to the out outs 3, are then secured in position
pressed board is meant a substance including fi
by cement‘ß as previously described,
brous material formed with a resin or other 40
From the foregoing description it is obvious
binder under pressure. Two examples of ma
that the invention accomplishes its objects. The
terial which have been found satisfactory for
material for the plies l and 2 is inexpensive.l
this purpose are those known commercially as
The cut outs 3 may be formed readily and ac
“masonite” and “hard board.”
»
curately before the plies are laminated together
It will be understood that each of the plies I 45 and the final assembly of the sign is a simple
and 2 may consist of two or more plies, depending
matter. The sockets for the reñectors, having
upon the material used and the thickness de
the surface of the base i as their botto-m and
sired.
the internal edges of the cut outs 3 as their side
The reflecting plates may be of a wide variety
of constructions. Preferably they are of glass, 50 walls,` may be formed accurately and economical
ly. In service the plates are relatively free from
pitted on the front surface and mirrored on the
breakage, because their outer faces are depressed .
bottom, as shown at 5. The mirroring material
below the face of the sign. Furthermore the ce
may be silver or aluminum. The plates may be
ment 6 prevents water from entering behind the
cut from sheet stock which is obtainable on the
plates where it might otherwise collect and freeze,
65
market under the name “Diffusex,” or they may
2,411,187
3
4
thereby breaking the plates. A cement, as indi
cated, which is somewhat yielding is used and
the nature of the material in the plies I and 2
2. A highway sign comprising two superim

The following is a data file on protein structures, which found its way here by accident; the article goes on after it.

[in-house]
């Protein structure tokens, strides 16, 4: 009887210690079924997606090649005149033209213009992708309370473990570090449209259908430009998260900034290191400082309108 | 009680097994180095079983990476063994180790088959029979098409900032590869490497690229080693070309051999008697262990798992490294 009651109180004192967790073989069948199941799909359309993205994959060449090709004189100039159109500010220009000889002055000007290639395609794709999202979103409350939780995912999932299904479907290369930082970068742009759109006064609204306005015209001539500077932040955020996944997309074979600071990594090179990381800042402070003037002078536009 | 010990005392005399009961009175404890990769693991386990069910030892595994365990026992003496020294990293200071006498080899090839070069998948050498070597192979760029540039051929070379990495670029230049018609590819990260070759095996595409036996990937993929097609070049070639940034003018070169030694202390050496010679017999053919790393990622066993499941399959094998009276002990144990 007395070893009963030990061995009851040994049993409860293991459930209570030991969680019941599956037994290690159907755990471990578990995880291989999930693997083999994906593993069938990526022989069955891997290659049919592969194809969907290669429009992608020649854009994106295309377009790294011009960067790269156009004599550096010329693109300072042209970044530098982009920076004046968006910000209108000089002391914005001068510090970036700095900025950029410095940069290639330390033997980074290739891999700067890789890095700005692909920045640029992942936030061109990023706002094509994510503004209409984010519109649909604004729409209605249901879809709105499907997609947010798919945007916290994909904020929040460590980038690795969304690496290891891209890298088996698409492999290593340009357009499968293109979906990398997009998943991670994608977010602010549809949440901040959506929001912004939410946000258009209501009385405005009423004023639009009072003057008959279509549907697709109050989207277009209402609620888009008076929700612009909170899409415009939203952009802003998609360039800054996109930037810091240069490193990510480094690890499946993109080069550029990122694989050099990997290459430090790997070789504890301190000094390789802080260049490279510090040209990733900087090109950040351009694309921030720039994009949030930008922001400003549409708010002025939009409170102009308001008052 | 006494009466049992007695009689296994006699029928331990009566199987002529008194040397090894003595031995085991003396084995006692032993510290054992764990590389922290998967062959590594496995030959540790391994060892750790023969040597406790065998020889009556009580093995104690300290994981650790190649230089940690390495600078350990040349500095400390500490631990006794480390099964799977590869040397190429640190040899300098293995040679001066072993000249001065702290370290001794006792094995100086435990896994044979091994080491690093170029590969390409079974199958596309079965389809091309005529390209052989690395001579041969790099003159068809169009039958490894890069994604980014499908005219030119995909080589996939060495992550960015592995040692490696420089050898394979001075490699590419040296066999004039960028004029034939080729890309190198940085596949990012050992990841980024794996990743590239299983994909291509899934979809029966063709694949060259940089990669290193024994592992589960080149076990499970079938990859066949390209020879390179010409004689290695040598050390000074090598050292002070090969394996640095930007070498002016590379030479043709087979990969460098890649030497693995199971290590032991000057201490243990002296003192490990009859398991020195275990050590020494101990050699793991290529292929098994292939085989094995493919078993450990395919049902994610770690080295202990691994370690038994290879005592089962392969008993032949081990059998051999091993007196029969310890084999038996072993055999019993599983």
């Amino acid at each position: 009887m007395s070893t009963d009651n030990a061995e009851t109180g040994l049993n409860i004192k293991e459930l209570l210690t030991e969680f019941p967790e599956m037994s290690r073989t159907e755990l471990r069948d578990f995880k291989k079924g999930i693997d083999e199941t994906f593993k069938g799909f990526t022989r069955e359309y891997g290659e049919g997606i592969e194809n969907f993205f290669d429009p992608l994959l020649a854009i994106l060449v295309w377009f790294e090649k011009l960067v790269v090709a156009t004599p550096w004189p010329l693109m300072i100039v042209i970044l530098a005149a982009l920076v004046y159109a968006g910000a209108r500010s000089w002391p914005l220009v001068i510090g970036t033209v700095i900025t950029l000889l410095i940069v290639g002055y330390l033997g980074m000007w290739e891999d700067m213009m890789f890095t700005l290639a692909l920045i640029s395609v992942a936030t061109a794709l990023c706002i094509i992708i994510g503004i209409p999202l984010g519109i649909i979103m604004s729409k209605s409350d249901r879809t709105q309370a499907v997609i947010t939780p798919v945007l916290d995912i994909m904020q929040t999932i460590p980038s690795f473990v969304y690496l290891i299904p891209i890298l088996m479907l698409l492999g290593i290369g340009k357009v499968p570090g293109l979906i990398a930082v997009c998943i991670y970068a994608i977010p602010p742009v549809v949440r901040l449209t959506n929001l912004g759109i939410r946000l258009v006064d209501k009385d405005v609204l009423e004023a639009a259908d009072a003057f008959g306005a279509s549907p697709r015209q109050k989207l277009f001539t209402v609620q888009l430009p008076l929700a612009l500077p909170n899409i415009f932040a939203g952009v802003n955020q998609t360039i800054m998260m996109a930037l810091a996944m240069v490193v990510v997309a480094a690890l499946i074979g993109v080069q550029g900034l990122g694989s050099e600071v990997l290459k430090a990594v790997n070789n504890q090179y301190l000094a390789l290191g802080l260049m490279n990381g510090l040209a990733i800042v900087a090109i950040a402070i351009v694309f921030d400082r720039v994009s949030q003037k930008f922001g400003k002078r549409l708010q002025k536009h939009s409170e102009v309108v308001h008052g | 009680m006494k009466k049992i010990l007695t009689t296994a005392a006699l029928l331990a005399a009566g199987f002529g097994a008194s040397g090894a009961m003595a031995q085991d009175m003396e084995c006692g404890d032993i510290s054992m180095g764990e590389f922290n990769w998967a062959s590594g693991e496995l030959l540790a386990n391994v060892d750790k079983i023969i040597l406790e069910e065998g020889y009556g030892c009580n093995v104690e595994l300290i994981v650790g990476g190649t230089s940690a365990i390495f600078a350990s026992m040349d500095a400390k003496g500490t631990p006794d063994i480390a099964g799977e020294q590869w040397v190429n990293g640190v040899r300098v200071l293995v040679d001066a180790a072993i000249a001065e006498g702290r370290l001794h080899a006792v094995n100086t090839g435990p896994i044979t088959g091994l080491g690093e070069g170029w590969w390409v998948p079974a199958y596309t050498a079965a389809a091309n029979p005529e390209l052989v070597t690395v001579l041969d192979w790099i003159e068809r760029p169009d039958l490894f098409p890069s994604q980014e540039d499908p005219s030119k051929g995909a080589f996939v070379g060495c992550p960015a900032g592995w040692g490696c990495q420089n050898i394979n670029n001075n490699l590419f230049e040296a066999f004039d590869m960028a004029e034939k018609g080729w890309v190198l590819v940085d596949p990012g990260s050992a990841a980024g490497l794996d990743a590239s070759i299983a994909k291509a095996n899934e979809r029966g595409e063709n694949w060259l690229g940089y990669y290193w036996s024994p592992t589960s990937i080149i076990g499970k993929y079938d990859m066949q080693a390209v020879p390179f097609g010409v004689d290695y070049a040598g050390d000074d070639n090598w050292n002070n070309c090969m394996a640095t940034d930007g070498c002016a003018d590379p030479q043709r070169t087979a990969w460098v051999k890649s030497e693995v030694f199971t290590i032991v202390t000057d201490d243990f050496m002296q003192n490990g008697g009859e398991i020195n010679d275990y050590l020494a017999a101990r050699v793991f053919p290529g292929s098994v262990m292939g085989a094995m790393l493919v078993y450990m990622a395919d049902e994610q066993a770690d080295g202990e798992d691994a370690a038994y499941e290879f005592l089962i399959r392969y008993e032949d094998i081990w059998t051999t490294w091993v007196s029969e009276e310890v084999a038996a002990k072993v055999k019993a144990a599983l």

posed plies, one a continuous base and the other
aV face, the face ply having cut outs with un
broken perpendicular walls extending from one
side to the other of said face ply and corre
is such that the elements can be broken gener
ally only by a direct blow. That is to say, if the
sign is struck, as ‘by gravel from the roadway, the
sponding in outline to symbols, and reflecting
Vibrations will be dampened before they reach the
elements ñtting and within the vcutouts and se
glass. In brief, the invention produces a sign
cured against the base by waterproof cement be
which is economical, and which lends itself to
easy production methods. At the same time a 10 tween the elements and the base and between
the edges of the elements and the walls of the
sign is produced in which glass reflecting ele
cut outs. ’
`
`
ments are Well protected and in which
breakage
.t .
n in service will be small.
I
claim:
Y
t
_
,
1. A highway sign comprising two superim
posed plies, one a continuous base andthe other
a face, the face ply having cut outs with un
broken perpendicular walls extending from one
side to the other of said face ply and correspond
ing in outline to symbols, and reñecting elements
ñtting and within the cut outs and secured against
the base, the elements being of less thickness
than the face ply whereby the outer surfaces of
4the elements are depressed below the outer sur
face of the face ply.
l5
.
`3. A highway sign comprising two superim
posed plies, one a continuous base and the other
a face, the face ply having cut outs with un
Y
broken perpendicular walls extending from one
side to the other of said face ply and correspond
ing in outline to symbols, and reflecting ele
ments ñtting and within the cut outs and se
cured against the base, the plies being of a ma
terial selected from a class including ply wood
and pressed board andthe elements comprising
glass plates having a mirroring coating. '
HOWARD BOO'GHER.